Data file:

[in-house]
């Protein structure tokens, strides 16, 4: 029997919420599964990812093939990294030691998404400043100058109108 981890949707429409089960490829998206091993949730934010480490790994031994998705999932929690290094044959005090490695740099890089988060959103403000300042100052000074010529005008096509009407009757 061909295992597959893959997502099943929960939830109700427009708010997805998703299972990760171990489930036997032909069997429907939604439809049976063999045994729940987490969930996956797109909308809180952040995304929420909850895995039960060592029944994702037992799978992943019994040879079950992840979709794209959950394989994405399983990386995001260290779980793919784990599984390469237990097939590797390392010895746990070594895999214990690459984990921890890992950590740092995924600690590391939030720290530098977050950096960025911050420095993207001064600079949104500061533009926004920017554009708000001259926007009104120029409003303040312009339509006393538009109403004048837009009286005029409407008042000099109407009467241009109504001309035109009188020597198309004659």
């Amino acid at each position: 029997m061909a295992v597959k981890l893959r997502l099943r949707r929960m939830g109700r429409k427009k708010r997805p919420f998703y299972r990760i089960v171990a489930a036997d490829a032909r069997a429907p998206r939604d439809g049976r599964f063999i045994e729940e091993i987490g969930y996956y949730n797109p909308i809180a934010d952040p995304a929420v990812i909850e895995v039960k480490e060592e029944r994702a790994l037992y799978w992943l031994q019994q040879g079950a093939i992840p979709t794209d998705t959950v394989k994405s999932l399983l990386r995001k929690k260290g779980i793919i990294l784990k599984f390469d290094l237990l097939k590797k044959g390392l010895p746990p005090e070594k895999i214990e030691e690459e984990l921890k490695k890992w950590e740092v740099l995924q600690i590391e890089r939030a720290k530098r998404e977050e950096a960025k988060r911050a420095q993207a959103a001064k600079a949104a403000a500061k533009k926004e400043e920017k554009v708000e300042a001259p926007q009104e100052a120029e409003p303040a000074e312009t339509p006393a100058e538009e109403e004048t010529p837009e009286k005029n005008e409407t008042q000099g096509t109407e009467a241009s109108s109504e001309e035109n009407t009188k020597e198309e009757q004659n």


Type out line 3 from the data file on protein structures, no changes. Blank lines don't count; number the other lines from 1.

């Amino acid at each position: 029997m061909a295992v597959k981890l893959r997502l099943r949707r929960m939830g109700r429409k427009k708010r997805p919420f998703y299972r990760i089960v171990a489930a036997d490829a032909r069997a429907p998206r939604d439809g049976r599964f063999i045994e729940e091993i987490g969930y996956y949730n797109p909308i809180a934010d952040p995304a929420v990812i909850e895995v039960k480490e060592e029944r994702a790994l037992y799978w992943l031994q019994q040879g079950a093939i992840p979709t794209d998705t959950v394989k994405s999932l399983l990386r995001k929690k260290g779980i793919i990294l784990k599984f390469d290094l237990l097939k590797k044959g390392l010895p746990p005090e070594k895999i214990e030691e690459e984990l921890k490695k890992w950590e740092v740099l995924q600690i590391e890089r939030a720290k530098r998404e977050e950096a960025k988060r911050a420095q993207a959103a001064k600079a949104a403000a500061k533009k926004e400043e920017k554009v708000e300042a001259p926007q009104e100052a120029e409003p303040a000074e312009t339509p006393a100058e538009e109403e004048t010529p837009e009286k005029n005008e409407t008042q000099g096509t109407e009467a241009s109108s109504e001309e035109n009407t009188k020597e198309e009757q004659n």